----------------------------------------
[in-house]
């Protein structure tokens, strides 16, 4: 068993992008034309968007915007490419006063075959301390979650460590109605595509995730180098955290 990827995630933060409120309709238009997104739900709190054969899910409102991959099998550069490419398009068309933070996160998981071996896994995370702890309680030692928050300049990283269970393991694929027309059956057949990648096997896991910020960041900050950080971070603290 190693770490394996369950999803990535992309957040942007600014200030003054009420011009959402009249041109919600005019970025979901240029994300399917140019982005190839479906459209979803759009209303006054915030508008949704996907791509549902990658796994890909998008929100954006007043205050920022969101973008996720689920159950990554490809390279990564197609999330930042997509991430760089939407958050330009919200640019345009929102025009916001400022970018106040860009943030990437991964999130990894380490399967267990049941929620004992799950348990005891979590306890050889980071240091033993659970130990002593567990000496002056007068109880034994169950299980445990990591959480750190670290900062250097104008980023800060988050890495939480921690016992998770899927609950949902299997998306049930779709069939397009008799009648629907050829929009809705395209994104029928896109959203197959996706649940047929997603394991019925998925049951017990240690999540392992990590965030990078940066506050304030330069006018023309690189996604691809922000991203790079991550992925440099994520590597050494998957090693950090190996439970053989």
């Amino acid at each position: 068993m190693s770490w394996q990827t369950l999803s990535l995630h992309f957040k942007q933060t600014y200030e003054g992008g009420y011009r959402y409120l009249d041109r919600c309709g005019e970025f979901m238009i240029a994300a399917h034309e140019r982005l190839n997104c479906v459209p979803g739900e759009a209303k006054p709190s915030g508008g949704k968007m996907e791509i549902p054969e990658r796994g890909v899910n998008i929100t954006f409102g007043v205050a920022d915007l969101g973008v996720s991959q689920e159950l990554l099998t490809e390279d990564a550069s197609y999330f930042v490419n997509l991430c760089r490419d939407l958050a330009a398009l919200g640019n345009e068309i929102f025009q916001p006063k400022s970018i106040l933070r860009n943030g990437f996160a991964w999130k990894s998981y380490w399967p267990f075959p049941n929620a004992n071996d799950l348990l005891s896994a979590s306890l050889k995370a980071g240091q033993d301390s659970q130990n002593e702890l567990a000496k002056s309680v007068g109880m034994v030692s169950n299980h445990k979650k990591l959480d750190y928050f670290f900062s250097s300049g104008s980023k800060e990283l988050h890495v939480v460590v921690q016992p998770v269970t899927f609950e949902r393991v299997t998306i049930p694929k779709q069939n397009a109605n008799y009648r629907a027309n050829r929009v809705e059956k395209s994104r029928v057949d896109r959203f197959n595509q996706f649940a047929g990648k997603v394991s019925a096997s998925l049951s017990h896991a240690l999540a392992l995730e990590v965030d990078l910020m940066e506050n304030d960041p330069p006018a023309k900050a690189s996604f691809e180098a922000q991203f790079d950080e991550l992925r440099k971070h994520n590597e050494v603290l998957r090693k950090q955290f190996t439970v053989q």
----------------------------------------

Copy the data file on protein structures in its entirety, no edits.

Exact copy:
[in-house]
């Protein structure tokens, strides 16, 4: 068993992008034309968007915007490419006063075959301390979650460590109605595509995730180098955290 990827995630933060409120309709238009997104739900709190054969899910409102991959099998550069490419398009068309933070996160998981071996896994995370702890309680030692928050300049990283269970393991694929027309059956057949990648096997896991910020960041900050950080971070603290 190693770490394996369950999803990535992309957040942007600014200030003054009420011009959402009249041109919600005019970025979901240029994300399917140019982005190839479906459209979803759009209303006054915030508008949704996907791509549902990658796994890909998008929100954006007043205050920022969101973008996720689920159950990554490809390279990564197609999330930042997509991430760089939407958050330009919200640019345009929102025009916001400022970018106040860009943030990437991964999130990894380490399967267990049941929620004992799950348990005891979590306890050889980071240091033993659970130990002593567990000496002056007068109880034994169950299980445990990591959480750190670290900062250097104008980023800060988050890495939480921690016992998770899927609950949902299997998306049930779709069939397009008799009648629907050829929009809705395209994104029928896109959203197959996706649940047929997603394991019925998925049951017990240690999540392992990590965030990078940066506050304030330069006018023309690189996604691809922000991203790079991550992925440099994520590597050494998957090693950090190996439970053989």
């Amino acid at each position: 068993m190693s770490w394996q990827t369950l999803s990535l995630h992309f957040k942007q933060t600014y200030e003054g992008g009420y011009r959402y409120l009249d041109r919600c309709g005019e970025f979901m238009i240029a994300a399917h034309e140019r982005l190839n997104c479906v459209p979803g739900e759009a209303k006054p709190s915030g508008g949704k968007m996907e791509i549902p054969e990658r796994g890909v899910n998008i929100t954006f409102g007043v205050a920022d915007l969101g973008v996720s991959q689920e159950l990554l099998t490809e390279d990564a550069s197609y999330f930042v490419n997509l991430c760089r490419d939407l958050a330009a398009l919200g640019n345009e068309i929102f025009q916001p006063k400022s970018i106040l933070r860009n943030g990437f996160a991964w999130k990894s998981y380490w399967p267990f075959p049941n929620a004992n071996d799950l348990l005891s896994a979590s306890l050889k995370a980071g240091q033993d301390s659970q130990n002593e702890l567990a000496k002056s309680v007068g109880m034994v030692s169950n299980h445990k979650k990591l959480d750190y928050f670290f900062s250097s300049g104008s980023k800060e990283l988050h890495v939480v460590v921690q016992p998770v269970t899927f609950e949902r393991v299997t998306i049930p694929k779709q069939n397009a109605n008799y009648r629907a027309n050829r929009v809705e059956k395209s994104r029928v057949d896109r959203f197959n595509q996706f649940a047929g990648k997603v394991s019925a096997s998925l049951s017990h896991a240690l999540a392992l995730e990590v965030d990078l910020m940066e506050n304030d960041p330069p006018a023309k900050a690189s996604f691809e180098a922000q991203f790079d950080e991550l992925r440099k971070h994520n590597e050494v603290l998957r090693k950090q955290f190996t439970v053989q």